2009_3In the United States Congress, the majority party exerts a substantial influence over lawmaking. However, even when one party has a numerical majority in each chamber of the United States Congress, there is no guarantee that legislation supported by that majority party will be passed by both chambers. Rules of each chamber independently influence the likelihood that legislation will pass in that chamber; legislation passed by one chamber is not always passed by the other.
(a) Describe two advantages the majority party in the United States House of Representatives has in lawmaking, above and beyond the numerical advantage that that majority party enjoys in floor voting.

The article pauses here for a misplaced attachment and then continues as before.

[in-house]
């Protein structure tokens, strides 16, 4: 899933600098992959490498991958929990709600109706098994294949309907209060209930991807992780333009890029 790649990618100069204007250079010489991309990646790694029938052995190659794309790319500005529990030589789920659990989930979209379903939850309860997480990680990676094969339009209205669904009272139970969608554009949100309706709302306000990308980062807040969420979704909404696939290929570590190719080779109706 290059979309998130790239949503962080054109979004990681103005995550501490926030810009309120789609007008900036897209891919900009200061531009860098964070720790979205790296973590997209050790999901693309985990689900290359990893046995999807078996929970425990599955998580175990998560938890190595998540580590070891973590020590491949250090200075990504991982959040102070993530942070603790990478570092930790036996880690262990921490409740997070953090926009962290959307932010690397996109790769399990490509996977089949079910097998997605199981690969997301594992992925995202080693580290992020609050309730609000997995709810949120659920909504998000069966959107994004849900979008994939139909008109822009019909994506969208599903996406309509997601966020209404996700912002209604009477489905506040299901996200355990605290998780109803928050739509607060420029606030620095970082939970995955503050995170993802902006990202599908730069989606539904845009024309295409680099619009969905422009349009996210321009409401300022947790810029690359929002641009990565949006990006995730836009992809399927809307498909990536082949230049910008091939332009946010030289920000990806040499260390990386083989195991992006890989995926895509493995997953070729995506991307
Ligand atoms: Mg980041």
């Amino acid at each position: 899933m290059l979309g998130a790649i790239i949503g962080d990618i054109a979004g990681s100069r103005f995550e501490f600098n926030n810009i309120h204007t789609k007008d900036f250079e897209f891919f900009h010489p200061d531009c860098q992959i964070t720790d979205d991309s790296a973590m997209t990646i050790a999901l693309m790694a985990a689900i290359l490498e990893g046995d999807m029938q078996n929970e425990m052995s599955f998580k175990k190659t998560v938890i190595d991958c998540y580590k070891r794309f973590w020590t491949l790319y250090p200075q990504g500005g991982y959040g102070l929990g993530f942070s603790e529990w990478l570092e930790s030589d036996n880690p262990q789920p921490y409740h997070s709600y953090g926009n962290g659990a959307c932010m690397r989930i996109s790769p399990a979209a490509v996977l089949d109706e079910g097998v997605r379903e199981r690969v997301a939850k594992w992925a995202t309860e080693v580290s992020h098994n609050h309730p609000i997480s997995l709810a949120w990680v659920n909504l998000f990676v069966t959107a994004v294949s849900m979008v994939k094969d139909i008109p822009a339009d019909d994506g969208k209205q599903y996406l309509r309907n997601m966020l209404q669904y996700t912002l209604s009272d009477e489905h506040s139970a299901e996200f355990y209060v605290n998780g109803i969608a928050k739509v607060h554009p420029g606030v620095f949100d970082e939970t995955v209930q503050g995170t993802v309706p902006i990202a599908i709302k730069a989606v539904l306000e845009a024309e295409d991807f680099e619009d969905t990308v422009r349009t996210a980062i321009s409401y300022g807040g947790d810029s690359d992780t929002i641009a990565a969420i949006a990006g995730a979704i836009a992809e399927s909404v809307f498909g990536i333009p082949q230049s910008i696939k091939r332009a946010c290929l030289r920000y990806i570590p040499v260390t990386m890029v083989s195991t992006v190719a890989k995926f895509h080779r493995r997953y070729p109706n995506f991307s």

(b) Describe two differences between House and Senate rules that may make it likely that legislation may pass in one chamber but not in the other.
(c) Explain how the differences identified in (b) can lead to the passage of a bill in one chamber but not in the other.